DA report: Agri losses from Karding top P1B
MANILA, Philippines — Super Typhoon Karding (international name: Noru), which battered Luzon on Sunday and Monday, destroyed more than P1 billion worth of crops and other agricultural products, according to the Department of Agriculture (DA).
In an advisory, the DA reported that the agricultural losses as of Tuesday afternoon ballooned to P1.29 billion, covering 72,231 metric tons of produce planted in 141,312 hectares of land.
Karding, whose heavy rain flooded farms in Central Luzon, affected the livelihood of 82,158 farmers and fishers in the Cordillera, Ilocos, Cagayan Valley, Central Luzon, Calabarzon (Cavite, Laguna, Batangas, Rizal, and Quezon) and Bicol regions.
“These values are subject to validation. The increase in overall damage and losses is due to additional reports on rice, corn, high-value crops, livestock and fisheries in all affected regions,” the DA said.
Among the agricultural subsectors, the rice sector was the worst hit, incurring damage amounting to P959.8 million, spanning 138,843 ha and the volume of production loss pegged at 63,115 MT. It accounts for 74.45 percent of the total losses.
Agriculture Undersecretary-designate for Consumer and Political Affairs Kristine Evangelista said they were assessing how the damage sustained by the rice sector would affect the country’s rice self-sufficiency level.
“We are coordinating with them how 6,000 metric tons will affect the sufficiency, not only the supply, but more importantly, the volume of rice that arrives in Metro Manila considering that Central Luzon was affected, which is our main source of vegetables and rice,” Evangelista said.
Meanwhile, Nueva Ecija province, the town of Dingalan in Aurora province, and portions of Quezon province were declared under a state of calamity following the massive destruction wrought by Karding on farms and property in these areas.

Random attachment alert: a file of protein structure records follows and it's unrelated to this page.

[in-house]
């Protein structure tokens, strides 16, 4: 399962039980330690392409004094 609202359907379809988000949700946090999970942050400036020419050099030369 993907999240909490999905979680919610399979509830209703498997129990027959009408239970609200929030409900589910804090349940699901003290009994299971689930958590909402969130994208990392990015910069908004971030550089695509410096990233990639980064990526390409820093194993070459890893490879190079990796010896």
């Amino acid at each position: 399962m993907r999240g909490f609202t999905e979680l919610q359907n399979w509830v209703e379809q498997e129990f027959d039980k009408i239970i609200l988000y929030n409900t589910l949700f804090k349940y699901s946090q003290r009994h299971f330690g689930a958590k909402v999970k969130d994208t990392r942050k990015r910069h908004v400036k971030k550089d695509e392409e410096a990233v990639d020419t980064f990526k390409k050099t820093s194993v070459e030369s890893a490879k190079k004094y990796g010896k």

In an emergency session on Monday, the Nueva Ecija provincial board passed a resolution for the declaration, citing the extent of damage to agriculture and infrastructure.
The declaration would allow local officials to use the province’s calamity fund and hasten the delivery of assistance to the affected residents. While under a state of calamity, a price freeze would be imposed on basic commodities.
“The provincial government’s priority is the victims of the agricultural sector, destroyed homes and the immediate restoration of electricity supply,” Gov. Aurelio Umali said in a statement.
In Aurora, the municipal council of Dingalan placed the town under a state of calamity after Karding destroyed 589 houses and 245 fishing boats.
In Quezon, Vice Gov. Anacleto Alcala III said the provincial board, acting on the letter of Gov. Angelina Tan, declared a state of calamity in the towns of Polillo, Burdeos, Panukulan, Patnanungan, Jomalig and General Nakar.
These towns were among the worst hit by the typhoon in northern Quezon facing the Pacific Ocean.
Alcala said the declaration would speed up rescue, relief and rehabilitation efforts, and would be an effective mechanism to control the prices of goods in disaster-stricken areas.
—WITH REPORTS FROM ARMAND GALANG, JUN MALIG, DELFIN MALLARI JR., CARMELA REYES-ESTROPE, VILLAMOR VISAYA JR. AND JOANNA ROSE AGLIBOT
Responding to appeals for help, the Inquirer is extending its relief efforts to the families affected by Typhoon Karding. Cash donations may be deposited in the Inquirer Foundation Corp. Banco De Oro (BDO) Current Account No.: 007960018860 and through Maya
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